Mexican guestworkers: solution or mirage?
United States immigration policy continues to be shaped by the short-run interests of special-interest groups. President Reagan's proposal for a pilot Mexican ''guestworker'' program is an attempt to buy off domestic pressures for a large number of alien workers. Unions, churches, and Hispanics fear that the docile alien workers will reduce US wages and working conditions.Skip to next paragraph
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Why have a pilot guestworker program? The Immigration and Naturalization Service (INS) apprehends almost 1 million Mexicans annually, so 50,000 guestworkers will hardly reduce pressures to come to the US illegally. US employers want 500,000 migrants, each tied to a particular establishment with a work contract, not 50,000 ''free agent'' guestworkers. Mexico's work force increases by 700,000 each year, so 50,000 US work visas are not going to solve Mexico's unemployment problems.
Guestworker programs are based on the notion that alien workers will depart after a year or two. But experience shows that the migrant labor tap is easier to open than close. Employers offering year-round jobs will not want to let an experienced migrant leave and repeat the training process with another worker fresh from Mexico. The migrants may become accustomed to high US wages and refuse to depart voluntarily. Since many migrants live in Mexican-American communities, the guests may go underground instead of returning. These migrants become part of the permanent drain on the Mexican economy to which Mexican President-to-be Miguel de la Madrid is opposed.
The bracero program, which brought 5 million Mexican farmworkers to the US between 1942 and 1964, did not confront this problem of permanence because farmers encouraged the Mexicans to leave as soon as the harvest season ended. But most of today's illegal aliens or undocumented workers are in nonfarm jobs. US experience with guestworkers in year-round jobs is likely to resemble that of European nations.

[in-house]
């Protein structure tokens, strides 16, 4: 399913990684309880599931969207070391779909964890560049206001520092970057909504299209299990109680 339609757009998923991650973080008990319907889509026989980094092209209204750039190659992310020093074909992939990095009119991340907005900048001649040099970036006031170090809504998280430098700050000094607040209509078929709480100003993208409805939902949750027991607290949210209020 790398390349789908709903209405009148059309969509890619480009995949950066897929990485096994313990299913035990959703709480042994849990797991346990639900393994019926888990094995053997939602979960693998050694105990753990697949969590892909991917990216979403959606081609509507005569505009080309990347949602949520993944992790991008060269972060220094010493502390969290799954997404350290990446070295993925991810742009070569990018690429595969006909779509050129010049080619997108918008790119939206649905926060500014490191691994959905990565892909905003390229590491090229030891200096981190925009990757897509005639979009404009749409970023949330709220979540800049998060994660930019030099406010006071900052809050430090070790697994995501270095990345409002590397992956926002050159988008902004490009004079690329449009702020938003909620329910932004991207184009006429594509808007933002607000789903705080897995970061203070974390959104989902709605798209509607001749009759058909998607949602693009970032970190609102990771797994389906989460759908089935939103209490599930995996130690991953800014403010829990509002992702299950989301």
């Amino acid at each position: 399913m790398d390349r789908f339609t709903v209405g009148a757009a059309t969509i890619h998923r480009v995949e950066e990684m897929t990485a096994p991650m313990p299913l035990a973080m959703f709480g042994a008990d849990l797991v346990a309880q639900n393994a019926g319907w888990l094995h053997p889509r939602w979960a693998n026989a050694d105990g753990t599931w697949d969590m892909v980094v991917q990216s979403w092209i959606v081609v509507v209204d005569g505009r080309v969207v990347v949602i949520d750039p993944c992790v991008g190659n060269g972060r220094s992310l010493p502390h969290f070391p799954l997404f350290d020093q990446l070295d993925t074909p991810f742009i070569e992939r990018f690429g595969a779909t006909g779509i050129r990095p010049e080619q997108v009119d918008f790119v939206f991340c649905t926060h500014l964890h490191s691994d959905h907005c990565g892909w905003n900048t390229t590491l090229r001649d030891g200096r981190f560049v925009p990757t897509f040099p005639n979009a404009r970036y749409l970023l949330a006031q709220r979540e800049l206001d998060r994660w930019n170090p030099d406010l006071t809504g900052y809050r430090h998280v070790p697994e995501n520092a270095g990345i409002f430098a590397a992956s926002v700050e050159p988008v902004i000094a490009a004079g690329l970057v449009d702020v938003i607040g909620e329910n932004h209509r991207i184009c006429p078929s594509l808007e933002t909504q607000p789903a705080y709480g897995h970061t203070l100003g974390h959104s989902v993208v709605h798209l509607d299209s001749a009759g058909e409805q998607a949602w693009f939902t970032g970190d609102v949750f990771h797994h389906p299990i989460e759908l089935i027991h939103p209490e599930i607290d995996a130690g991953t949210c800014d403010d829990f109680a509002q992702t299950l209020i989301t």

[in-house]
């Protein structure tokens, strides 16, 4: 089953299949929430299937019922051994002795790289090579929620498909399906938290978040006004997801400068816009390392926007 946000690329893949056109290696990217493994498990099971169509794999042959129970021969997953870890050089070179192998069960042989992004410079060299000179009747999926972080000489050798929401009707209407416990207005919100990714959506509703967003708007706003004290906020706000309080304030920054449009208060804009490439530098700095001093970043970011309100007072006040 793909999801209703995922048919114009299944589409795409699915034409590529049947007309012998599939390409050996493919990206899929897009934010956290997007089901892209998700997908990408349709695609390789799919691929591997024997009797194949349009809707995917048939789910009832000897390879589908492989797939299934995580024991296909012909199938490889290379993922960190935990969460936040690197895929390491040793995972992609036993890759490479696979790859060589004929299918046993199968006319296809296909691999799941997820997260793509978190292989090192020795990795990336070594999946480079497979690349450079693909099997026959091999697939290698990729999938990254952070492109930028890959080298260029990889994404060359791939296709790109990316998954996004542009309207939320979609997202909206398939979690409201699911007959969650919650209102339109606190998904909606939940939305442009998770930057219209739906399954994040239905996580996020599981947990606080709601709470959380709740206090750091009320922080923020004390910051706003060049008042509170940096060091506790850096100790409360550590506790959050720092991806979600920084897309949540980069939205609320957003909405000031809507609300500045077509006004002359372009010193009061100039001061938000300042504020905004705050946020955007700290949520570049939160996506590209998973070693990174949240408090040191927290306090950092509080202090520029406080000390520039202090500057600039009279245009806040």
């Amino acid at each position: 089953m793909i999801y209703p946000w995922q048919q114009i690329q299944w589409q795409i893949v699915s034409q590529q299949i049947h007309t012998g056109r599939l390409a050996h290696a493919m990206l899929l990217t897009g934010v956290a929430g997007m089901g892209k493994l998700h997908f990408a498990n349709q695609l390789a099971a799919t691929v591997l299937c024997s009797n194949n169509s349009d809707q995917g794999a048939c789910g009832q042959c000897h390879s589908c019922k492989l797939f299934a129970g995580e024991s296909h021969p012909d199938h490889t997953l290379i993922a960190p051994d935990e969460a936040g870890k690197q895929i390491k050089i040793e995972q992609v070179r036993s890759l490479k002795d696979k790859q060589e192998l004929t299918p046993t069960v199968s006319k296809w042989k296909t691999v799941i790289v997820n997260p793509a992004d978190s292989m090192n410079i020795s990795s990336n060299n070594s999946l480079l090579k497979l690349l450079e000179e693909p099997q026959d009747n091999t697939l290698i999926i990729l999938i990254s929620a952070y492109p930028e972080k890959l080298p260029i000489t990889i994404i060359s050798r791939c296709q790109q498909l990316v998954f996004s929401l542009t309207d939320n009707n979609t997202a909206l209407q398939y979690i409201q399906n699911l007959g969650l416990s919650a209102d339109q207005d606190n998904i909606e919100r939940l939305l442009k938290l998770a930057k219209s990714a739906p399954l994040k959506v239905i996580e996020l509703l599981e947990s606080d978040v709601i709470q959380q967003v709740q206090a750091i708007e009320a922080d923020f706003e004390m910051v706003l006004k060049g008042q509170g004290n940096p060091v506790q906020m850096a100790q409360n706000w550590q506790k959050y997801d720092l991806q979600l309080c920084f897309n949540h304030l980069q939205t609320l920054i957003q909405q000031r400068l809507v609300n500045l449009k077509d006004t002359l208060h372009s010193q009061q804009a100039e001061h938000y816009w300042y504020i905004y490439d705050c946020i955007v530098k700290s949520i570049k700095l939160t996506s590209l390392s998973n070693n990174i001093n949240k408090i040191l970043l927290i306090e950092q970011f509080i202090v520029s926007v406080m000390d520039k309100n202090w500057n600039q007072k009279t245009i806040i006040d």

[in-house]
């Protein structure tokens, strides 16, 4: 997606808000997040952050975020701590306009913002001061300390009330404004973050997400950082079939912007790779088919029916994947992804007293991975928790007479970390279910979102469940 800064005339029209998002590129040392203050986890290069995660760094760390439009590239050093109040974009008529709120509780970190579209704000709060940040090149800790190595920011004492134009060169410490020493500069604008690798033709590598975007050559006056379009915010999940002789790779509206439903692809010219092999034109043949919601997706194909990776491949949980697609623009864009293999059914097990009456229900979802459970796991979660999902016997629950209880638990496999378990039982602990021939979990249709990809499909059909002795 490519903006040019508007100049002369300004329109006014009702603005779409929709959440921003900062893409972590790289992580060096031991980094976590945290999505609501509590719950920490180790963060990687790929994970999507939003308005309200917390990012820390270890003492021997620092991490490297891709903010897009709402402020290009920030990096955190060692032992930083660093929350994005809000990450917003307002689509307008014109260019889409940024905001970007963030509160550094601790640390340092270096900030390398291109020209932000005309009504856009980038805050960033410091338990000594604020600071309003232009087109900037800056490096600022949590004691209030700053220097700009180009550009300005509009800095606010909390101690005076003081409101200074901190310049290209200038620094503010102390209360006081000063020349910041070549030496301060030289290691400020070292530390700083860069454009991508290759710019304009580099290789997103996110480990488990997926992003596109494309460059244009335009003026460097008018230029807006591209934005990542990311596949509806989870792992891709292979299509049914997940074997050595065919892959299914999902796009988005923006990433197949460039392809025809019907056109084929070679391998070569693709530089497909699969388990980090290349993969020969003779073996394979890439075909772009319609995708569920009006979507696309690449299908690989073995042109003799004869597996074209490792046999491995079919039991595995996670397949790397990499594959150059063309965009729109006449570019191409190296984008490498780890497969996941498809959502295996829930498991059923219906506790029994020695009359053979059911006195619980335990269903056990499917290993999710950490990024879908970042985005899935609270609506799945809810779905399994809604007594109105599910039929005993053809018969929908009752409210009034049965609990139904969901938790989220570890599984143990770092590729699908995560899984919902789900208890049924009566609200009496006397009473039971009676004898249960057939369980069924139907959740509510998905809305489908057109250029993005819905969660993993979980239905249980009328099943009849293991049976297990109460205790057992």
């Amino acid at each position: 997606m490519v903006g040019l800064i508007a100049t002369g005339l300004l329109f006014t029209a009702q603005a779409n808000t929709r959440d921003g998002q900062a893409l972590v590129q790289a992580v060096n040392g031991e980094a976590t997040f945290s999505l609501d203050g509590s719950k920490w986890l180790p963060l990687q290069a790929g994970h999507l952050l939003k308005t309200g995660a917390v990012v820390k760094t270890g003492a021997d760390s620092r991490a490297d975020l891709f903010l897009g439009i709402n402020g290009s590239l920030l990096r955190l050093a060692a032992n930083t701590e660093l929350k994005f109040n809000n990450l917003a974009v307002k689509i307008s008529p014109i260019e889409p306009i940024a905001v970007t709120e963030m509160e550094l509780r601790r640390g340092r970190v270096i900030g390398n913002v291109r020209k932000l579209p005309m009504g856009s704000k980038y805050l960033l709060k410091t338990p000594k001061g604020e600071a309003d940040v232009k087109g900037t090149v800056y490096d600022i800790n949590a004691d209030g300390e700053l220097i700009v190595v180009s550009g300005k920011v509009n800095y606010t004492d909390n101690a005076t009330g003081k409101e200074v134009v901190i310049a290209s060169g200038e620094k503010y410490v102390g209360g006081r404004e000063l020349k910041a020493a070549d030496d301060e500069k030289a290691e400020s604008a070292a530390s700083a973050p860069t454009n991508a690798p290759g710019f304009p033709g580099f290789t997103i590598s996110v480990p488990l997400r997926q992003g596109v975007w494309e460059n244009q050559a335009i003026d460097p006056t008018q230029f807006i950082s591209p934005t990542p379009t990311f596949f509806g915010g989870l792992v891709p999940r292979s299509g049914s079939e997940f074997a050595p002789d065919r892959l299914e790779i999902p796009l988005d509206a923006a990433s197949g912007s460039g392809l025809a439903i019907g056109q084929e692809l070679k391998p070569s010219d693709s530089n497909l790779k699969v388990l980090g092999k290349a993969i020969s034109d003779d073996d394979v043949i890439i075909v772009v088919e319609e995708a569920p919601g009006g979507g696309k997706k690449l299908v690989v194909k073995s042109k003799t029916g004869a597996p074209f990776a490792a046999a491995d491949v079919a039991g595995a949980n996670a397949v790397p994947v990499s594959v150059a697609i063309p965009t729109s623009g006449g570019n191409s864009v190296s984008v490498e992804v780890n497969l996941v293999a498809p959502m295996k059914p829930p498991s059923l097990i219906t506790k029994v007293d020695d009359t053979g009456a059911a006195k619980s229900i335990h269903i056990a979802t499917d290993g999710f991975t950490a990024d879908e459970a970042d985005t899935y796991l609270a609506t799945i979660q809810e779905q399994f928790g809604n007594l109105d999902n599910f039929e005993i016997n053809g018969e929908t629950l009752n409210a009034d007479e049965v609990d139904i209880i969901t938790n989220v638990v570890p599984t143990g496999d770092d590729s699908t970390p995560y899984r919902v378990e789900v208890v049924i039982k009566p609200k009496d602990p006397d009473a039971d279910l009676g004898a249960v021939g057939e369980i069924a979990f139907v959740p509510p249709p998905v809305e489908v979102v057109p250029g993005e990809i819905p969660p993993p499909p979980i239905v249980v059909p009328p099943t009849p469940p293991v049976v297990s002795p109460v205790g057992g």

Northern Europe began importing guestworkers in the 1950s. In the early 1970s , more than 3,000 workers from Turkey, Yugoslavia, Spain, Italy, and Algeria were reporting to their new employers every day. By 1973, over 6 million guestworkers made Volkswagens, swept Paris streets, and built Swiss cities. Foreign worker recruitment was stopped in 1973.
European nations that once recruited guestworkers now offer cash departure bonuses and one-way air fares to encourage returns. Across Europe, opinion polls reveal that most natives would like to see the ''guests'' depart despite their economic contributions. Instead of departing as planned, guestworkers won the right to unify their families in Europe. There are now 5 million guestworkers and 8 million nonworking dependents in Europe.
European experience shows that it is very hard to rotate guestworkers in a democracy. Employers, the migrants and their governments, unions, churches, and social welfare organizations all point out the inhumanity of forcing workers to leave just because a one-year contract expires. If the migrant stays another year, yearning for family leads to permission to bring dependents. Once dependents join the migrant and adapt to life in affluent societies, migrants become permanent residents. Concerns about the growth of a disenfranchised second class come to the fore.
Second and third generation migrants - raised and educated in industrial societies - develop the same aspirations as native youth and reject their parents' jobs. A labor-recruiting society is then put on a labor-importing treadmill, condemned to import exotic foreigners to do a society's dirty work. The migrants themselves get restless - trapped by a system that keeps them in unfavorable working and living conditions but denies them any political means of improving their lot.
Can the US avoid the problems that plague European guestworker systems? Hardly. Established ethnic communities in the US will ease the integration of migrants. Persisting Mexican unemployment will not draw migrants home voluntarily. The US tradition of illegal entry and the fact that the US has no European-style system of residence registration, identity cards, and stiff penalties for employers who hire illegal aliens mean that America may face persisting illegality.
There are no easy answers to illegal immigration. But before the US adopts a policy that is superficially appealing, it should consider all its implications carefully. Its relationship with Mexico should be based on the national concerns of each country. Subsidization of domestic special-interest groups should not play a determining role in its foreign policy.